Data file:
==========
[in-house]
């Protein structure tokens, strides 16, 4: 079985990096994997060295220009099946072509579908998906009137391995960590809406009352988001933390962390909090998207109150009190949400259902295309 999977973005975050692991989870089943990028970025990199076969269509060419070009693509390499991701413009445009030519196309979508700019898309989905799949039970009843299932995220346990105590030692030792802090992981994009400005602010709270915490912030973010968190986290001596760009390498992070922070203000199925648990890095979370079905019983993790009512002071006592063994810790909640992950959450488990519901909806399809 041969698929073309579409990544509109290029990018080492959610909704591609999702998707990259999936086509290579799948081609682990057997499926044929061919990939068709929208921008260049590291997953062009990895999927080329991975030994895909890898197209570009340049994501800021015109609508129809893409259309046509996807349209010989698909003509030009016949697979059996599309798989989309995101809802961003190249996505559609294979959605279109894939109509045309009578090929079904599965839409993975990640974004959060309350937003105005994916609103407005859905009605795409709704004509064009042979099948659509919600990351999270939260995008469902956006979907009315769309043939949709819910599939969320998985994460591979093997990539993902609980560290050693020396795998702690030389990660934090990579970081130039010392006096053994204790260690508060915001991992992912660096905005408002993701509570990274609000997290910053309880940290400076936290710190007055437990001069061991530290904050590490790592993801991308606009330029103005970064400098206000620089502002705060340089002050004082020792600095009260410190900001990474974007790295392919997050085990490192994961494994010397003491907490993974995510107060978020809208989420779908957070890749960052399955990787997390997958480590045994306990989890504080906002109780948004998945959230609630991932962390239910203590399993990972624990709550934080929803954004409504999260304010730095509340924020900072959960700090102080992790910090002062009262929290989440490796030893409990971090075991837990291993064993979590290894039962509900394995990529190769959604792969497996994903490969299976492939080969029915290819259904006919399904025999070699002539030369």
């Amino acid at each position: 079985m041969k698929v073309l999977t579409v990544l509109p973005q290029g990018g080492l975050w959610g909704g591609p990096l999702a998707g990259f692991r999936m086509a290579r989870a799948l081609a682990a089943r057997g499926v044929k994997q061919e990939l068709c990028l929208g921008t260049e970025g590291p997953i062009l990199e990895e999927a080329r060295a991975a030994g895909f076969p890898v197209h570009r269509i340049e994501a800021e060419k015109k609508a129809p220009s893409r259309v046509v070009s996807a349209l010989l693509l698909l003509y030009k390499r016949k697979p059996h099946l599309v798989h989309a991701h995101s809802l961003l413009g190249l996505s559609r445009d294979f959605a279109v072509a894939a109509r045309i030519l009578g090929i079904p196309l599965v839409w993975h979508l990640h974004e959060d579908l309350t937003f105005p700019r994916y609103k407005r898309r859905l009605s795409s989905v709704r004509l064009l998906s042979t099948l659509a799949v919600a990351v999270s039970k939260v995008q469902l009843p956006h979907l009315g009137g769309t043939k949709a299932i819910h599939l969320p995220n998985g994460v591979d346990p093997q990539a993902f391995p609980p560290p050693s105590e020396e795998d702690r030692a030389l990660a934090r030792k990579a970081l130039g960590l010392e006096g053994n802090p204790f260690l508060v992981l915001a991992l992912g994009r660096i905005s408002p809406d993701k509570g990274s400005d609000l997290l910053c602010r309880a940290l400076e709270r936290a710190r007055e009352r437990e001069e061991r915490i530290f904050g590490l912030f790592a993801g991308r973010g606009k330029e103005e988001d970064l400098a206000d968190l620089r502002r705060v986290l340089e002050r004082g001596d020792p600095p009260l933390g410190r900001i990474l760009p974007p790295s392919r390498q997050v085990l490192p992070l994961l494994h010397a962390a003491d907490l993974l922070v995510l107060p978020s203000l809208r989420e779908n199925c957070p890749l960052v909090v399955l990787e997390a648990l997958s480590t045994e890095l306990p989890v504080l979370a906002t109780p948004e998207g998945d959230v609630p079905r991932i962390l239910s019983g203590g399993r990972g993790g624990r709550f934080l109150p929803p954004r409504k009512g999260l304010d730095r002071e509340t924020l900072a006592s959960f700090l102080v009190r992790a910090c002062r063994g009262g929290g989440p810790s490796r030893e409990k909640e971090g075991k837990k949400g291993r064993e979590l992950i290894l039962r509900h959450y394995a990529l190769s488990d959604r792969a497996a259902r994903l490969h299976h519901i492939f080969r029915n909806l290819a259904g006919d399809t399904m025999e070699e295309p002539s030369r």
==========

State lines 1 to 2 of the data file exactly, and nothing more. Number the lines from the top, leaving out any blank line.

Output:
[in-house]
């Protein structure tokens, strides 16, 4: 079985990096994997060295220009099946072509579908998906009137391995960590809406009352988001933390962390909090998207109150009190949400259902295309 999977973005975050692991989870089943990028970025990199076969269509060419070009693509390499991701413009445009030519196309979508700019898309989905799949039970009843299932995220346990105590030692030792802090992981994009400005602010709270915490912030973010968190986290001596760009390498992070922070203000199925648990890095979370079905019983993790009512002071006592063994810790909640992950959450488990519901909806399809 041969698929073309579409990544509109290029990018080492959610909704591609999702998707990259999936086509290579799948081609682990057997499926044929061919990939068709929208921008260049590291997953062009990895999927080329991975030994895909890898197209570009340049994501800021015109609508129809893409259309046509996807349209010989698909003509030009016949697979059996599309798989989309995101809802961003190249996505559609294979959605279109894939109509045309009578090929079904599965839409993975990640974004959060309350937003105005994916609103407005859905009605795409709704004509064009042979099948659509919600990351999270939260995008469902956006979907009315769309043939949709819910599939969320998985994460591979093997990539993902609980560290050693020396795998702690030389990660934090990579970081130039010392006096053994204790260690508060915001991992992912660096905005408002993701509570990274609000997290910053309880940290400076936290710190007055437990001069061991530290904050590490790592993801991308606009330029103005970064400098206000620089502002705060340089002050004082020792600095009260410190900001990474974007790295392919997050085990490192994961494994010397003491907490993974995510107060978020809208989420779908957070890749960052399955990787997390997958480590045994306990989890504080906002109780948004998945959230609630991932962390239910203590399993990972624990709550934080929803954004409504999260304010730095509340924020900072959960700090102080992790910090002062009262929290989440490796030893409990971090075991837990291993064993979590290894039962509900394995990529190769959604792969497996994903490969299976492939080969029915290819259904006919399904025999070699002539030369």